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Keywords:

  • Corporate Governance;
  • CEO Pay;
  • Social Norms;
  • Norm Infringement;
  • Fairness

Abstract

Manuscript Type

Empirical

Research Question/Issue

Social norm theory goes beyond economic efficiency arguments and provides a framework that allows for the subjective, judgmental, and socially interactive processes involved in the determination of CEO remuneration. Building on this theory, we argue that current CEO pay practices infringe a social norm. This norm states that a firm's wages ought to be fair. Thus, according to the social norm theory view, large inequalities between CEO pay and low-level incomes, as well as inequity concerns of CEO pay decoupled from performance, become a matter of public distress. If such publicly shared fairness norms become infringed, some amount of norm enforcement becomes likely, particularly when the punishment is of low cost. Norm enforcement also becomes likely if selective incentives and/or intrinsic norm enforcement are present to support punishing actions.

Research Findings/Insights

We test our model using a vignette-survey study and a representative sample of 800 Swiss citizens. We are able to show that individual differences – more precisely status attributes and moral development – drive perceptions of norm infringement. We demonstrate that the willingness to punish firms with norm-infringing CEO pay is high if low-cost punishment opportunities are provided, such as public votes on CEO pay regulation. In addition, the willingness to punish is also driven by feelings of deprivation which fuel intrinsic interest to punish norm infringers even at high individual costs.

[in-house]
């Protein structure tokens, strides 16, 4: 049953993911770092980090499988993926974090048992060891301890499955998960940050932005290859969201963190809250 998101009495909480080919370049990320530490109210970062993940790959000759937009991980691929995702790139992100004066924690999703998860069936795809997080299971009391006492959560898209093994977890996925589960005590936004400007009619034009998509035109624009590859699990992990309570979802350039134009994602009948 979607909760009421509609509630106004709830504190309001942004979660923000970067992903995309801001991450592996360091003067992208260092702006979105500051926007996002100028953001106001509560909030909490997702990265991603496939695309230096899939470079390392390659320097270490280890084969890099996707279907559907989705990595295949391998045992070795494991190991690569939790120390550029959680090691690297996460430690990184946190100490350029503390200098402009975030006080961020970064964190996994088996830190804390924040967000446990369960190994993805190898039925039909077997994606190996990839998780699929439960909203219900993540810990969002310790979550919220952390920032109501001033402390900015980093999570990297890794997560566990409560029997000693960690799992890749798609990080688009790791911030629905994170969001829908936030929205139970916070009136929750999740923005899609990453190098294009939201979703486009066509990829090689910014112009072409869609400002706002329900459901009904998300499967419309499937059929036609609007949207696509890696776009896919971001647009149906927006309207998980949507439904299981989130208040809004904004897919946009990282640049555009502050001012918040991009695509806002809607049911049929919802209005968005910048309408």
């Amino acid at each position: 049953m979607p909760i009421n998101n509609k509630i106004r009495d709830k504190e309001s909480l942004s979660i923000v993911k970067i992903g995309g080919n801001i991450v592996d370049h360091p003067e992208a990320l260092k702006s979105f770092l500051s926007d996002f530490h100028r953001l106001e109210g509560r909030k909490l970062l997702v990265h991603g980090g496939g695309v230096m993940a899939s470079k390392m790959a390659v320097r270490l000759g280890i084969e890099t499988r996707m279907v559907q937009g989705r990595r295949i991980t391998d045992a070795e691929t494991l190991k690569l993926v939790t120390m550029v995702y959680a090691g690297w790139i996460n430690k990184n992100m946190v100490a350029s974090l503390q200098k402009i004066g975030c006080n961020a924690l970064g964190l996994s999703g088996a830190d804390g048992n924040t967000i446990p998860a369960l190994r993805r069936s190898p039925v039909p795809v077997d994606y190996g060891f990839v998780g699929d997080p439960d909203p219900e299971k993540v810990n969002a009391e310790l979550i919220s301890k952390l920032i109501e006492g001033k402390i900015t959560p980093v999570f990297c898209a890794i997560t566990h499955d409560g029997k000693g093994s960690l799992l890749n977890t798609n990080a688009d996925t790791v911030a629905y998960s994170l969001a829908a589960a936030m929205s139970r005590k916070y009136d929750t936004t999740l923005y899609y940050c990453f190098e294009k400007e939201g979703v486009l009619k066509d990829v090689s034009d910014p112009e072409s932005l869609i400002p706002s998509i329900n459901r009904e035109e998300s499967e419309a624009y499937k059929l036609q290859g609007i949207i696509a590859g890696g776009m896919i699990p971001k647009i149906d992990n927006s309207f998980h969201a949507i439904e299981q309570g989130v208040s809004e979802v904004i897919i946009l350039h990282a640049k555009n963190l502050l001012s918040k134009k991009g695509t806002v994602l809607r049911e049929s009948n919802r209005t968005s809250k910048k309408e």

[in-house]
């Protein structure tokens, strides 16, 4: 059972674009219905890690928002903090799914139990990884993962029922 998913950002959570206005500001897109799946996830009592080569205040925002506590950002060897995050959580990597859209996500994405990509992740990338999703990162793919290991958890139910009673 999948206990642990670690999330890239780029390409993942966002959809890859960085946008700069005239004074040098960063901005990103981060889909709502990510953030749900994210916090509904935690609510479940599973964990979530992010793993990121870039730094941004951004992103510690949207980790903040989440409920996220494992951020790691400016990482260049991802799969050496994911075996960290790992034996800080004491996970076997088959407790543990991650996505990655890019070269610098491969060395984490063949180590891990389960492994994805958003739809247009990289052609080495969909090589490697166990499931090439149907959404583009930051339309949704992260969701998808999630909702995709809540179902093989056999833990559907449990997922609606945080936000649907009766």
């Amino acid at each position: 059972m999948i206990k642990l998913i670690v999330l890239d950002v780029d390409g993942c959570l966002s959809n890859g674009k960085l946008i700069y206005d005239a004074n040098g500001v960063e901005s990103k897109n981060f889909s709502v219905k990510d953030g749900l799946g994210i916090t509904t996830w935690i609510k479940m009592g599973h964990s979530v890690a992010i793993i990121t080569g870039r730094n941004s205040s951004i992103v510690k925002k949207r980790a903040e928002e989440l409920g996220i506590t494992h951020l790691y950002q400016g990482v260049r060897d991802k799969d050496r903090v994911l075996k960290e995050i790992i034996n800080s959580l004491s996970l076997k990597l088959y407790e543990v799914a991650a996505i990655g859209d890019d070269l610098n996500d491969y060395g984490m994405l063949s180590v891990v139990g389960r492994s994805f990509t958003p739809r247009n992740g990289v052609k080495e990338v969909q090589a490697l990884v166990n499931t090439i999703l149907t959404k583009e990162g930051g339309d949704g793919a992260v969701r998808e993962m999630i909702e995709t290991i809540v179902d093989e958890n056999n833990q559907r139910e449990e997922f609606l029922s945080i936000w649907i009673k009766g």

Theoretical/Academic Implications

We adapt and contextualize social norm theory for the CEO pay debate. A model that explains how individual differences drive norm infringement perceptions, and how these differences lead to behavioral punishment intentions, is developed and tested empirically.

Practitioner/Policy Implications

The war for talent and the urge to offer incentives to CEOs impose costs on society, and firms are confronted with those costs. As a consequence, more and more people demand CEO pay regulation, which narrows firms' latitude. For firms, the evidence implies that they would be well advised to consider the climate of public opinion when determining executive pay. They may either reduce CEO pay or should communicate to the public why certain compensation designs may be favorable and in the interests of the enterprise and stakeholders. For politicians, the findings of our study show that there is a demand for CEO pay regulations and that this demand has to be acknowledged in some way in policy-making.